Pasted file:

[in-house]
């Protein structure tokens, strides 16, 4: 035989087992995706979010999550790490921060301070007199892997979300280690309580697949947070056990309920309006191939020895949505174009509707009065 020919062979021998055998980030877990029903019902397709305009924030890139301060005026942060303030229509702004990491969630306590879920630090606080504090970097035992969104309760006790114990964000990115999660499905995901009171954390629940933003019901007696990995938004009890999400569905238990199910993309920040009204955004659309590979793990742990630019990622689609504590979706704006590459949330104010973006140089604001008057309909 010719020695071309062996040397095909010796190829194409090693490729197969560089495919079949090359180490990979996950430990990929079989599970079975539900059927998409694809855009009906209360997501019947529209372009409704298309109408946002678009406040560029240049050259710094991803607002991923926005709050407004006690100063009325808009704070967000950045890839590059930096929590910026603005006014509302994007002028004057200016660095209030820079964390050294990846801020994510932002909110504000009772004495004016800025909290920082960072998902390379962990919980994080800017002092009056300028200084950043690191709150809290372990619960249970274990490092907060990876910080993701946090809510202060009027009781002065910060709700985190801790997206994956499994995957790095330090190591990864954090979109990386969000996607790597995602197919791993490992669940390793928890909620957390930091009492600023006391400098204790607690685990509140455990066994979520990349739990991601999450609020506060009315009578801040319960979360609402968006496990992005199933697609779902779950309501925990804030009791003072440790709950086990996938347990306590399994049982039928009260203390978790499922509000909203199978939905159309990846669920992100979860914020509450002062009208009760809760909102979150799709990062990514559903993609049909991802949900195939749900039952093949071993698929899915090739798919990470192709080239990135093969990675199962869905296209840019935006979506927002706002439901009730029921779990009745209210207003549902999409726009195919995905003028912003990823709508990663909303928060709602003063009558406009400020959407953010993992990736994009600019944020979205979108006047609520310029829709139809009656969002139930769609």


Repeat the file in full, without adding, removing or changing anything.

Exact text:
[in-house]
């Protein structure tokens, strides 16, 4: 035989087992995706979010999550790490921060301070007199892997979300280690309580697949947070056990309920309006191939020895949505174009509707009065 020919062979021998055998980030877990029903019902397709305009924030890139301060005026942060303030229509702004990491969630306590879920630090606080504090970097035992969104309760006790114990964000990115999660499905995901009171954390629940933003019901007696990995938004009890999400569905238990199910993309920040009204955004659309590979793990742990630019990622689609504590979706704006590459949330104010973006140089604001008057309909 010719020695071309062996040397095909010796190829194409090693490729197969560089495919079949090359180490990979996950430990990929079989599970079975539900059927998409694809855009009906209360997501019947529209372009409704298309109408946002678009406040560029240049050259710094991803607002991923926005709050407004006690100063009325808009704070967000950045890839590059930096929590910026603005006014509302994007002028004057200016660095209030820079964390050294990846801020994510932002909110504000009772004495004016800025909290920082960072998902390379962990919980994080800017002092009056300028200084950043690191709150809290372990619960249970274990490092907060990876910080993701946090809510202060009027009781002065910060709700985190801790997206994956499994995957790095330090190591990864954090979109990386969000996607790597995602197919791993490992669940390793928890909620957390930091009492600023006391400098204790607690685990509140455990066994979520990349739990991601999450609020506060009315009578801040319960979360609402968006496990992005199933697609779902779950309501925990804030009791003072440790709950086990996938347990306590399994049982039928009260203390978790499922509000909203199978939905159309990846669920992100979860914020509450002062009208009760809760909102979150799709990062990514559903993609049909991802949900195939749900039952093949071993698929899915090739798919990470192709080239990135093969990675199962869905296209840019935006979506927002706002439901009730029921779990009745209210207003549902999409726009195919995905003028912003990823709508990663909303928060709602003063009558406009400020959407953010993992990736994009600019944020979205979108006047609520310029829709139809009656969002139930769609």